JetBlue Airways Corp. (JBLU) pilots voted to join the Air Line Pilots Association, ending the carrier’s status as the biggest U.S. airline without a union and erasing a gain in the stock.
Collective bargaining may bring higher costs as New York-based JetBlue negotiates pay rates and work rules to cover all its pilots. Now the fifth-largest U.S. carrier, JetBlue began flying in 2000 and has long cast itself as a model of labor relations in an industry known for discord.
ALPA won the support of more than 70 percent of eligible pilots, according to the union. Once the National Mediation Board authorizes the group as the pilots’ representative, JetBlue and the union will organize committees to craft a contract, Chief Executive Officer Dave Barger said.
JetBlue’s culture will “no doubt” change as management and the pilots adapt to having a union, said Jerry Glass, a former US Airways human resources executive who now runs consultant F&H Solutions Group in Washington. Reaching a contract agreement may take two to three years, he said.
While unionized pilots or mechanics at small carriers often seek compensation equaling those of peers at major airlines, those demands will have to be tempered, Glass said. American Airlines Group Inc., United Continental Holdings Inc. and Delta Air Lines Inc. are each about five times larger than JetBlue by traffic.
“If their expectations are that you pay me exactly what they pay Delta and American and United, you need to look at other factors,” Glass said.
In addition to seeking a negotiated contract, the JetBlue employees wanted to join other ALPA pilots in lobbying the government on industry issues, union President Lee Moak said on a conference call. The union represents almost 50,000 pilots at 31 airlines in the U.S. and Canada.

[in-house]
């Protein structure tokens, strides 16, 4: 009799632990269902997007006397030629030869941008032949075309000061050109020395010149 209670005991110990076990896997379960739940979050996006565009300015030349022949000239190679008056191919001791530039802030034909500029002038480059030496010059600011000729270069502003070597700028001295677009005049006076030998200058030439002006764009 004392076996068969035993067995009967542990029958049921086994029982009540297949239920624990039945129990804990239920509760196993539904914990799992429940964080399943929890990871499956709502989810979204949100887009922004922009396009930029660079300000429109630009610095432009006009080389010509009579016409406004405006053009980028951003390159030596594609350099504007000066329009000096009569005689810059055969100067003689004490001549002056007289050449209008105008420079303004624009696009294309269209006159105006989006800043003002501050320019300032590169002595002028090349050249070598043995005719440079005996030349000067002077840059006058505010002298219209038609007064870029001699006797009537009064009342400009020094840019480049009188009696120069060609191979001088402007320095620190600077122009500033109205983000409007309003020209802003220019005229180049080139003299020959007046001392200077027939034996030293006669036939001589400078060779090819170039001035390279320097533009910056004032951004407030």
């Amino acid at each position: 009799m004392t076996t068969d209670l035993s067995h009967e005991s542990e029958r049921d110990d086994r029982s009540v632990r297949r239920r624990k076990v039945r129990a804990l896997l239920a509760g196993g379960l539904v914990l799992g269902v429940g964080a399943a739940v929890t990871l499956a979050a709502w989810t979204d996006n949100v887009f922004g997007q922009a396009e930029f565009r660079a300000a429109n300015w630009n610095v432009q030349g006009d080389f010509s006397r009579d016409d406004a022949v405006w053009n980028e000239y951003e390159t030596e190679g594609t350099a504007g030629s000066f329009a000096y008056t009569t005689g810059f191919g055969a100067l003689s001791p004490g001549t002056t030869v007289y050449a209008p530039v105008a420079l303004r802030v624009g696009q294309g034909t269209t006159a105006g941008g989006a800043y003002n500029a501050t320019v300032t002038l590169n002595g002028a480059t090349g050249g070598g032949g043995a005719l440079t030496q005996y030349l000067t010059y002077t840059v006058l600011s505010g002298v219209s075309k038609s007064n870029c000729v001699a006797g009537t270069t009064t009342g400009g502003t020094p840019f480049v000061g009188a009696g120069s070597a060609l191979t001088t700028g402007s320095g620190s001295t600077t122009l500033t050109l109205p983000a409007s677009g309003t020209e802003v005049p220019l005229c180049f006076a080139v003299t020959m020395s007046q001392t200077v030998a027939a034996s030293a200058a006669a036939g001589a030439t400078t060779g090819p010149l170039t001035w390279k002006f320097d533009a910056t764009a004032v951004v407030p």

“If you’re not at the table, you’re probably on the menu,” Moak said. “They decided to organize so they were at the table.”
While the vote may disappoint JetBlue’s executives, who often refer to the value of their “direct relationship” with employees, it shouldn’t significantly affect profits, shareholders or airline policies, said Kevin Crissey, who runs Skyline Research LLC in Mahwah, New Jersey.
“It doesn’t seem like they’ve used the lack of a union against the pilots,” Crissey said.
The airline said today it has 2,529 pilots, while ALPA said the total was more than 2,600.
The representation election was the third such vote by JetBlue pilots, who turned down the creation of an independent bargaining unit in 2009 and again in 2011. The International Association of Machinists and Aerospace Workers couldn’t muster enough support in 2006 to organize baggage handlers.
“JetBlue pilots have voted for ALPA representation so that we have the ability to improve our professional careers,” said Gustavo Rivera and Rocky Durham, co-chairmen of the organizing committee at the airline. “We also want to work with management to ensure we continue to contribute positively to JetBlue’s success.”
At least 50 percent of JetBlue’s pilots had to support the union before the National Mediation Board agreed to set the election.